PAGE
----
Driverless electric racer completes successful track test in Marrakesh, Morocco.
In the planned Roborace series, autonomous cars will compete during Formula E ePrix weekends.
It’s a car equipped with technology the developers boldly predict will change our cities and lives.
The autonomous “DevBot #1” has recently made a huge leap forward in Morocco, debuting on a street circuit during the Formula E Marrakech ePrix.
The battery-operated prototype is being tested for Roborace – a proposed racing series in which driverless cars compete on temporary city circuits.
“It’s the first time we’ve run the Devbot in driverless mode on a Formula E track in the middle of a city street,” Roborace’s Justin Cooke told CNN.
“It’s so exciting for the team that put in hours and hours of work. Until 1-2 AM, these guys were developing a technology that no one else in the world can do at this speed and in these complicated environments.”
#FormulaE next stop: #Morocco 🇲🇦 #MarrakeshePrix #CNNSupercharged pic.twitter.com/YkLRRiCGig
Using a variety of sensors – including GPS, radar, and ultrasound – coupled with advanced computer programs, the car learns how to navigate a track at high speed, avoiding all obstacles.
“What we’re doing right now is at the forefront of technology,” said Cooke, also CMO of Kinetik – an investment company founded by Russian businessman Denis Sverdlov financially supporting the project.
“There are two or three kinds of space races if you will – some people are going to Mars, we’re developing robot cars, and I think it’s probably one of the most, if not the most, exciting space in the world right now.”
Following the successful 30-minute test in Marrakech – this year’s host city for the United Nations Climate Change Conference (COP22) – Cooke says the company will try to race two cars together on the track next time, with the ultimate goal to have up to 10 cars competing on each Formula E ePrix weekend.
A new series of robot racing cars will be launched in 2017.
Formula E Championship Weekends. The organizers have commissioned Daniel Simon – famous for his work on films like “Tron: Legacy” – to design the race car.” class= “gallery-image__dam-img”/>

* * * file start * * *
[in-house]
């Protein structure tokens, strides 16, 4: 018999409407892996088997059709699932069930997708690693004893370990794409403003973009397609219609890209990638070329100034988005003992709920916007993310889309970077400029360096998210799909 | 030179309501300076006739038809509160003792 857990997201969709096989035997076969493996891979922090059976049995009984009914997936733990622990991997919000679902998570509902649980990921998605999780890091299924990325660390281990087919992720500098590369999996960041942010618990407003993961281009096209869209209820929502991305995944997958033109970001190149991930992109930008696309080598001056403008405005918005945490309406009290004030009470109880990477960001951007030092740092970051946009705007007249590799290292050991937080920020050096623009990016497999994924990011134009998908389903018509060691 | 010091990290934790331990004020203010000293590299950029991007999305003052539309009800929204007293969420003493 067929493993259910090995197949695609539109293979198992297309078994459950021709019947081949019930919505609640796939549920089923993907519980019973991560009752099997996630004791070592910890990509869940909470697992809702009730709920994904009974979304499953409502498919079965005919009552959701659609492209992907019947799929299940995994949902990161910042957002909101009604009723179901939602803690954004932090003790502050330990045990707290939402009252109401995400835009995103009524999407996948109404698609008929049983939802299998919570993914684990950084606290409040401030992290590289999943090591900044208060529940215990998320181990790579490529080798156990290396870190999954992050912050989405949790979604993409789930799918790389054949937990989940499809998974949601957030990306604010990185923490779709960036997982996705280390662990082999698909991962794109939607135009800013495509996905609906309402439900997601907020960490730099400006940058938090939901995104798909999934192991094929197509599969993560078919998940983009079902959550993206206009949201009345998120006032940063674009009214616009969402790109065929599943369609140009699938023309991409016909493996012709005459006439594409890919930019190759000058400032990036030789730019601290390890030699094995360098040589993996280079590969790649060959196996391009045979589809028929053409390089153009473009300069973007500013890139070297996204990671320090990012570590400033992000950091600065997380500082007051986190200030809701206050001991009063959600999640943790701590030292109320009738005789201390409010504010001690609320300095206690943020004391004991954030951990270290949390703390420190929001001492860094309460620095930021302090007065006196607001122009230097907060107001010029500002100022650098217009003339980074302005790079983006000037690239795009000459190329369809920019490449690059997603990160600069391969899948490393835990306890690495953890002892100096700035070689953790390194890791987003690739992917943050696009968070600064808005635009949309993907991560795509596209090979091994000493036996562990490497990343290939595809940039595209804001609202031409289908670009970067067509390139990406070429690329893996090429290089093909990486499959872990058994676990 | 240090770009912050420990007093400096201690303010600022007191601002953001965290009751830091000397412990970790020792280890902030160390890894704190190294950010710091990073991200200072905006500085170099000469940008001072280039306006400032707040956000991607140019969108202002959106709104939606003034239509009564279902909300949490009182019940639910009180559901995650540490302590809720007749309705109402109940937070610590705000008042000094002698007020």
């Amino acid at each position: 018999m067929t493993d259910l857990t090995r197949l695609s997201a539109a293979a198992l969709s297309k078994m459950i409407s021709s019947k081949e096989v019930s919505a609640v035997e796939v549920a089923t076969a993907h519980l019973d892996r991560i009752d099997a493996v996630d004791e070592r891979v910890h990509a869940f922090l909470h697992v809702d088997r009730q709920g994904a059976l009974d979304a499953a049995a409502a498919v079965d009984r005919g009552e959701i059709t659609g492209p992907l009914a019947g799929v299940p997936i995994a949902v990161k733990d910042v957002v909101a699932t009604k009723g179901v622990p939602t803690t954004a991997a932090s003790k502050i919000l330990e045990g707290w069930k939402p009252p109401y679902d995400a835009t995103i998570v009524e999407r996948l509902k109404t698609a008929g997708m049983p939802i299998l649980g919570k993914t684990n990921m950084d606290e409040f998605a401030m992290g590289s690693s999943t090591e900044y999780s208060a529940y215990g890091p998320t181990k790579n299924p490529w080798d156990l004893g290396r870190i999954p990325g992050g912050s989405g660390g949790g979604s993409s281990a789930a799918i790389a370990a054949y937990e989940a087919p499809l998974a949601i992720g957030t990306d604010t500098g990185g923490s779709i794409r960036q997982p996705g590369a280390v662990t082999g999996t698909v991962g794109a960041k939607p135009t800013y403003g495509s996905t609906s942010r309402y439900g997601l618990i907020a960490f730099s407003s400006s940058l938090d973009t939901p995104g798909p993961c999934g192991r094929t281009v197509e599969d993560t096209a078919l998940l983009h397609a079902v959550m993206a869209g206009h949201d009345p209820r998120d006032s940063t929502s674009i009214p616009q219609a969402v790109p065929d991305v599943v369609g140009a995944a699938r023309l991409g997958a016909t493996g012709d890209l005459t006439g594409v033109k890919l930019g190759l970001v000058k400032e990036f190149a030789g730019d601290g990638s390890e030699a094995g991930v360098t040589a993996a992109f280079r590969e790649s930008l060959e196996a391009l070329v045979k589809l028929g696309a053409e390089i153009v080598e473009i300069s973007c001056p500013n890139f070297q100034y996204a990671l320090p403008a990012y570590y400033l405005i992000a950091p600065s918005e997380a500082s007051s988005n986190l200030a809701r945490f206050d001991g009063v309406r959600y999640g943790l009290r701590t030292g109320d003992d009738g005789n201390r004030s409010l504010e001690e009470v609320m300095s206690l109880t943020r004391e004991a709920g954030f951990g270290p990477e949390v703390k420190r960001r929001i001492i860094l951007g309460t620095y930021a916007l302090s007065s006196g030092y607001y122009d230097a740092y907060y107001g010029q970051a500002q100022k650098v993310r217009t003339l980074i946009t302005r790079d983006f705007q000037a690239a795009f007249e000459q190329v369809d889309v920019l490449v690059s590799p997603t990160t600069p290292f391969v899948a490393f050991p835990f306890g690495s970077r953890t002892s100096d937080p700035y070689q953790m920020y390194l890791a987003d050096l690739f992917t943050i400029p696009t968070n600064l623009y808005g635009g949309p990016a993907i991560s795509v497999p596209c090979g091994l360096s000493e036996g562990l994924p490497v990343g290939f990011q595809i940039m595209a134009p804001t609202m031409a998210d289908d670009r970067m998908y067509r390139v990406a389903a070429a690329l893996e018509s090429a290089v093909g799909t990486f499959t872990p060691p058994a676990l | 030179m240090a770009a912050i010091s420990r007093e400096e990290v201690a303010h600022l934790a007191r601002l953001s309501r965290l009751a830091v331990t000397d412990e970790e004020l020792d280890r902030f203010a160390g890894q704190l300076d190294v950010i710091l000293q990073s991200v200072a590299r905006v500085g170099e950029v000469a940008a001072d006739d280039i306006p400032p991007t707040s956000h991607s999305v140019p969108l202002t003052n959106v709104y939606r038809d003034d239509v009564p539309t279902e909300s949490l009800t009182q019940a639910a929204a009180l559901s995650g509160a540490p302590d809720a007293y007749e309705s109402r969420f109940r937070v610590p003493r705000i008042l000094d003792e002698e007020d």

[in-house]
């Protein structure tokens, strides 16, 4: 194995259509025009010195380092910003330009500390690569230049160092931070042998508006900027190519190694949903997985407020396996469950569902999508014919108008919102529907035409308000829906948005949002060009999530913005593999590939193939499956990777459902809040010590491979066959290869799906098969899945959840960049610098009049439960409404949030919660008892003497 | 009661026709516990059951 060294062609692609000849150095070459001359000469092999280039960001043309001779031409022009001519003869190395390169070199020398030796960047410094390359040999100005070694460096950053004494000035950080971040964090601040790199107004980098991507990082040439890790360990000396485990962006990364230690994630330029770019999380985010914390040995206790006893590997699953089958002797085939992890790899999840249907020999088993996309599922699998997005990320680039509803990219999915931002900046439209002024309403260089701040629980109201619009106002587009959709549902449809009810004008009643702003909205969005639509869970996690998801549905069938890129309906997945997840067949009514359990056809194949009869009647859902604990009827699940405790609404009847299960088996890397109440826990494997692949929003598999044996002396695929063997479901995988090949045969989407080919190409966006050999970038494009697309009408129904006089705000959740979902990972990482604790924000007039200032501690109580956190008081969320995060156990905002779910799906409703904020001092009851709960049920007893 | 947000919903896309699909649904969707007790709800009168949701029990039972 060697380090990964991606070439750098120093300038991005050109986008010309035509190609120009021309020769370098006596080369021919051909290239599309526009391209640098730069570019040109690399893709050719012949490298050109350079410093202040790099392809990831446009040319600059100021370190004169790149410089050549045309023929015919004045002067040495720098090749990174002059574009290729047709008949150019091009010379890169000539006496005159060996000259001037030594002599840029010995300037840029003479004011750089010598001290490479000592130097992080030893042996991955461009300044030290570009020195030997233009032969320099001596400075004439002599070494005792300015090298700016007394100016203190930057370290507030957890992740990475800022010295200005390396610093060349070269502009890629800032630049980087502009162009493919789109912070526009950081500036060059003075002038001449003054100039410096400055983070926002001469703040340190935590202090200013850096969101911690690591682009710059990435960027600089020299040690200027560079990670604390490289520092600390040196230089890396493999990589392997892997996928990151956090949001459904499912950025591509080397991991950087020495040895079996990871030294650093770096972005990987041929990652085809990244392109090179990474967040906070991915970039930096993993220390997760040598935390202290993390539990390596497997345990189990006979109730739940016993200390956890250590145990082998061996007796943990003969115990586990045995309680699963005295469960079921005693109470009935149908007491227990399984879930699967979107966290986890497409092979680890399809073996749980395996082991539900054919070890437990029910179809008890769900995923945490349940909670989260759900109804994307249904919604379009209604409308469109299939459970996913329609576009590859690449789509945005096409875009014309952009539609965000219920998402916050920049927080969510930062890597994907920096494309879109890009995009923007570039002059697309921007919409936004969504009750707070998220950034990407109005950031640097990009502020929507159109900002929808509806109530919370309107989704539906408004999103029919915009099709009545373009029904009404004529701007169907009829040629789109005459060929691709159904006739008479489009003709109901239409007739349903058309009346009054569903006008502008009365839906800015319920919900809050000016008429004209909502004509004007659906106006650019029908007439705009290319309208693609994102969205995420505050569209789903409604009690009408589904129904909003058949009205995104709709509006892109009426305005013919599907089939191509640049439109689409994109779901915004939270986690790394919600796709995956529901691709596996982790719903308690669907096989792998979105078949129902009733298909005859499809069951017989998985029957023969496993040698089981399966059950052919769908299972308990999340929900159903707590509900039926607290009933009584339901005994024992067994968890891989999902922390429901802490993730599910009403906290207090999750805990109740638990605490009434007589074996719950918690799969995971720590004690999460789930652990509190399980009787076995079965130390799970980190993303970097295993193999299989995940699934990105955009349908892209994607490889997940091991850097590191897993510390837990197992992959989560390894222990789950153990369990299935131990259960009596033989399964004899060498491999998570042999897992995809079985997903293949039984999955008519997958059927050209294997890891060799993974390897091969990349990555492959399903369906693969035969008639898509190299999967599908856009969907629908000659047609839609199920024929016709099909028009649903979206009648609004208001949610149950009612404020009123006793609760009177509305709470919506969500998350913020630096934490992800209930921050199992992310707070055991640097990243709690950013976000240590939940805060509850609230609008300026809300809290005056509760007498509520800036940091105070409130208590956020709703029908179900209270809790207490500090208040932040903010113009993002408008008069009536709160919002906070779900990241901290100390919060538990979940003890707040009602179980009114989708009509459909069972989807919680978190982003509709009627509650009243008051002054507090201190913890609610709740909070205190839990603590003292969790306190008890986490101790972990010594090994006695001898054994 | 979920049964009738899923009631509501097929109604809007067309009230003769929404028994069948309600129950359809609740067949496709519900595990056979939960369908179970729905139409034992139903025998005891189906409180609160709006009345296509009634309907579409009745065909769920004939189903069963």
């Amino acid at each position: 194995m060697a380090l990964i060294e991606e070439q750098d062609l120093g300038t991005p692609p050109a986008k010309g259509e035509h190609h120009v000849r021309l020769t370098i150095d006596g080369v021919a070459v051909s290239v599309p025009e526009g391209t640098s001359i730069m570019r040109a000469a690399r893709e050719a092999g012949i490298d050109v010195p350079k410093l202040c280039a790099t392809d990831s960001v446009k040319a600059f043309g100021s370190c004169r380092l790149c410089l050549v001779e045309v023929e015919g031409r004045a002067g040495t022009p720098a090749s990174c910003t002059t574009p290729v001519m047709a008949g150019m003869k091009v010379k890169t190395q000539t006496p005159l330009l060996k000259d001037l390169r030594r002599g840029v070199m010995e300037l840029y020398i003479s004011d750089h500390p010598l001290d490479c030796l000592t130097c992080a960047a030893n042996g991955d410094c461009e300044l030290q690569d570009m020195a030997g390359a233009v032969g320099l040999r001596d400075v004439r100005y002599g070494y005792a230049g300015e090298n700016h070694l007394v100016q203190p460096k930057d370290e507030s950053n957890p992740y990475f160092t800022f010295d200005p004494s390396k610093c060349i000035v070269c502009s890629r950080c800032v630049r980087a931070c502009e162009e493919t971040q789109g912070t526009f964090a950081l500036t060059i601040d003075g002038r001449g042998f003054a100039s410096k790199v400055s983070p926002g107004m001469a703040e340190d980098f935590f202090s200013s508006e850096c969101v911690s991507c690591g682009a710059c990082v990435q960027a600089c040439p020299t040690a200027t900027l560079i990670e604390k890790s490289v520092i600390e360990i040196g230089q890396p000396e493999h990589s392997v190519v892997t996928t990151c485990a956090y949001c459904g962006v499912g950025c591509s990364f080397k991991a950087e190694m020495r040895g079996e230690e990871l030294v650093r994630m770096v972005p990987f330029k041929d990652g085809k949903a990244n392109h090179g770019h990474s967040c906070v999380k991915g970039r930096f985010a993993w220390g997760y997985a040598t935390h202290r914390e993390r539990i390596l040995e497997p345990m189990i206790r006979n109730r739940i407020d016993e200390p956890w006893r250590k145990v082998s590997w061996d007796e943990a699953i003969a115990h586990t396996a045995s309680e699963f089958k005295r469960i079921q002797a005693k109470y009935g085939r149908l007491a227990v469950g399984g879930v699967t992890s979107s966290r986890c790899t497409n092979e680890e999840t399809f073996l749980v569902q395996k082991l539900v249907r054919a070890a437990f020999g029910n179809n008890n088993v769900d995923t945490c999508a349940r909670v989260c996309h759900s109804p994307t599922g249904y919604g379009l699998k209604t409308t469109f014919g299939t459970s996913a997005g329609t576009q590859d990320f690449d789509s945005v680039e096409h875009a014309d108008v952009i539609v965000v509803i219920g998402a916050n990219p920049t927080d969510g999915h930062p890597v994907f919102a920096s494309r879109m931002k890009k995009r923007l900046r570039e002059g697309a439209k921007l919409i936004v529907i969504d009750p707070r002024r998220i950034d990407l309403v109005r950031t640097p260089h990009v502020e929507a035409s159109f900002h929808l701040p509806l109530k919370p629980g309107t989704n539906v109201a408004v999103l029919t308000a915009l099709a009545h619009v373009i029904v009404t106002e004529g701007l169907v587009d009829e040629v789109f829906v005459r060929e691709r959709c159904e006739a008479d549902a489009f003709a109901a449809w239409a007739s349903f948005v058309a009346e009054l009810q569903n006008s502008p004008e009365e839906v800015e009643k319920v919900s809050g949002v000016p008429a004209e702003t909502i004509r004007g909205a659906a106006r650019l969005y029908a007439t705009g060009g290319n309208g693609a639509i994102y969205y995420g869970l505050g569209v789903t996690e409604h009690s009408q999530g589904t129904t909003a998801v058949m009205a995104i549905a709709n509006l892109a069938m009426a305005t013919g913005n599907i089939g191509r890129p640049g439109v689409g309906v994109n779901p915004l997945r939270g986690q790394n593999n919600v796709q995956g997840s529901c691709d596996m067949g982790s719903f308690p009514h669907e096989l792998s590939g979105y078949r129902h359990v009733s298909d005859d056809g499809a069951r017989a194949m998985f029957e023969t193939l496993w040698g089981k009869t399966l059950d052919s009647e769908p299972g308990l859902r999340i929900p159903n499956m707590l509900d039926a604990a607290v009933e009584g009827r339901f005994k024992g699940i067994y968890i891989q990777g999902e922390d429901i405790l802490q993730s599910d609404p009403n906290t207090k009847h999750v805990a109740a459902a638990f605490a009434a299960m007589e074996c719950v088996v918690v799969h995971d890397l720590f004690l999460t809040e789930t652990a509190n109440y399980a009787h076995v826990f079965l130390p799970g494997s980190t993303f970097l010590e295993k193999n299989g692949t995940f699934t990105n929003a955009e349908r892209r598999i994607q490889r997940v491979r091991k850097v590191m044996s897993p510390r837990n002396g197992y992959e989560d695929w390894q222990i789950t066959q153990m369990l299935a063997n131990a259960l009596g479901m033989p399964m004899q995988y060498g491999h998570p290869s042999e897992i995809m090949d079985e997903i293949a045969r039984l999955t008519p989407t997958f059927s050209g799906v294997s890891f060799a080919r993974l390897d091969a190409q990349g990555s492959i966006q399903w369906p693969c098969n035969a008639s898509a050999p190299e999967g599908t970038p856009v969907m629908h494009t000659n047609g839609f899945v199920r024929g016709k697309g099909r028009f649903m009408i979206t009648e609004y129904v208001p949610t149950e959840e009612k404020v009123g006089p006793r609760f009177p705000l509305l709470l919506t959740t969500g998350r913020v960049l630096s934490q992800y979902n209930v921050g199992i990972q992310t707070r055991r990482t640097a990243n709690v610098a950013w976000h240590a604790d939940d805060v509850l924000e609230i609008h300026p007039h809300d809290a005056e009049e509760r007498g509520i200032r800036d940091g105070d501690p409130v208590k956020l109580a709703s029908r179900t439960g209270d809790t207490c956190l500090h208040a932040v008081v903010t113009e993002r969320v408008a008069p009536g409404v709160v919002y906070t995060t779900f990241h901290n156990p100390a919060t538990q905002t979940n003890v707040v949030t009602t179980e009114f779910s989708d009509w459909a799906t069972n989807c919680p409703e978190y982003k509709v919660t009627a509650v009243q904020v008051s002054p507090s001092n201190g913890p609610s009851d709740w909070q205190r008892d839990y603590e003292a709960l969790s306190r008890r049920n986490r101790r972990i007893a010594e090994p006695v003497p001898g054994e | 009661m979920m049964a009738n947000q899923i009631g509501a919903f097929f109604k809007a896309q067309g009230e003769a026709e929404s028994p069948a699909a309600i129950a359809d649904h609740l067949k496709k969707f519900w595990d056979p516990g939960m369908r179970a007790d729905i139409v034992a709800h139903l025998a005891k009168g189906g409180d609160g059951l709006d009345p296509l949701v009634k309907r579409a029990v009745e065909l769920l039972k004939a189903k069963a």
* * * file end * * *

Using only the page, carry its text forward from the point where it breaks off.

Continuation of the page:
The planned “Roborace” series will be contested over the weekends of the Formula E Championship. The organizers have commissioned Daniel Simon – famous for his work on films like “Tron: Legacy” – to design the race car. Watch a video of it in action here” class= “gallery-image__dam-img”/>
The battery-powered prototype can reach 350 km/h, according to Roborace.
The “Roborace” series will start in 2017, and 10 autonomous cars will compete on the same track.
The car successfully navigated the track during November’s Formula E Marrakech ePrix. The all-electric racing series hosts robot races during ePrix weekends.
A small team of engineers and computer scientists developed the car. “With this car, we have different kinds of sensors,” Sergey Malygin, an artificial intelligence developer at Roborace, told CNN. “First, there are laser measurements — light-based, so we have information about the 3D objects around us.”
“We also have cameras, radars, and ultrasonics to get information about other vehicles and base stations,” continues Malygin. “We also have precise positioning systems and optical speed sensors.”
“Getting this information into (the car), processing it, and getting a valuable insight into what’s going on around us takes a lot of computing power,” explains Malygin. The raw data is then deciphered by algorithms that tell the car where the walls and other vehicles are on the road.
Roborace engineer, Matas Simonavicius, says each wheel is driven individually, providing greater stability and safety. “One motor drives one wheel,” Simonavicius told CNN. “This way, you can apply torque vectoring – you can control the power to the wheels much better, how it rides, and the performance it delivers. It’s more advanced than the conventional stability control ABS.”
But are self-driving cars a good idea? ‘I think so,’ says Simonavicius. “What is the biggest cause of accidents right now? It’s human error.”
“That’s why we want to bring this car into a controlled environment where you can’t hurt people, and you can prove that it works,” says Simonavicius.
“We’re trying to change people’s perspective on it, so they’ll see it in races and see it’s safe and does all these cool things.”
“To be here at COP22 as we celebrate an electric future, a driverless future – it’s the perfect time for Roborace,” Cooke enthuses.
“Most importantly, we want people to be excited about the technology because it will change our lives and cities.”